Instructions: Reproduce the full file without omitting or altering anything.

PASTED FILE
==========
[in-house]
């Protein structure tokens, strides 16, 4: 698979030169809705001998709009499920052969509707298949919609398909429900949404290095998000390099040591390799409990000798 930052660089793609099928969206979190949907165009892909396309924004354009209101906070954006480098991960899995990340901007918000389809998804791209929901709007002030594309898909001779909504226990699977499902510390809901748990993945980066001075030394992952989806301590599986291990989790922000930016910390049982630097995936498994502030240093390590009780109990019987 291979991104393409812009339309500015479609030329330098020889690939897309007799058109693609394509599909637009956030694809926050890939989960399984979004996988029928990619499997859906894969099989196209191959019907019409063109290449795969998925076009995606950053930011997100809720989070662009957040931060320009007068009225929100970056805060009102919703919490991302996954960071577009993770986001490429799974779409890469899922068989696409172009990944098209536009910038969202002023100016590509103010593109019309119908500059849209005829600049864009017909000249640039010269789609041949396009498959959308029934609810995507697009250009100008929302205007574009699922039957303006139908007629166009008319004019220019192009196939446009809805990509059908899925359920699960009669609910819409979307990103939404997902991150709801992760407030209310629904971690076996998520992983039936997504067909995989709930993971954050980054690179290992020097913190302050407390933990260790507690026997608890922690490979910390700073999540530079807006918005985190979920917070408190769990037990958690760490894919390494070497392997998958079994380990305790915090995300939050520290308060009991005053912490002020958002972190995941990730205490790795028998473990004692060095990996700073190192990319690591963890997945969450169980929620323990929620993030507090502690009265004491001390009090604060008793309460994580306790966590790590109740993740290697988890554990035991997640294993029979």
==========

[in-house]
């Protein structure tokens, strides 16, 4: 698979030169809705001998709009499920052969509707298949919609398909429900949404290095998000390099040591390799409990000798 930052660089793609099928969206979190949907165009892909396309924004354009209101906070954006480098991960899995990340901007918000389809998804791209929901709007002030594309898909001779909504226990699977499902510390809901748990993945980066001075030394992952989806301590599986291990989790922000930016910390049982630097995936498994502030240093390590009780109990019987 291979991104393409812009339309500015479609030329330098020889690939897309007799058109693609394509599909637009956030694809926050890939989960399984979004996988029928990619499997859906894969099989196209191959019907019409063109290449795969998925076009995606950053930011997100809720989070662009957040931060320009007068009225929100970056805060009102919703919490991302996954960071577009993770986001490429799974779409890469899922068989696409172009990944098209536009910038969202002023100016590509103010593109019309119908500059849209005829600049864009017909000249640039010269789609041949396009498959959308029934609810995507697009250009100008929302205007574009699922039957303006139908007629166009008319004019220019192009196939446009809805990509059908899925359920699960009669609910819409979307990103939404997902991150709801992760407030209310629904971690076996998520992983039936997504067909995989709930993971954050980054690179290992020097913190302050407390933990260790507690026997608890922690490979910390700073999540530079807006918005985190979920917070408190769990037990958690760490894919390494070497392997998958079994380990305790915090995300939050520290308060009991005053912490002020958002972190995941990730205490790795028998473990004692060095990996700073190192990319690591963890997945969450169980929620323990929620993030507090502690009265004491001390009090604060008793309460994580306790966590790590109740993740290697988890554990035991997640294993029979």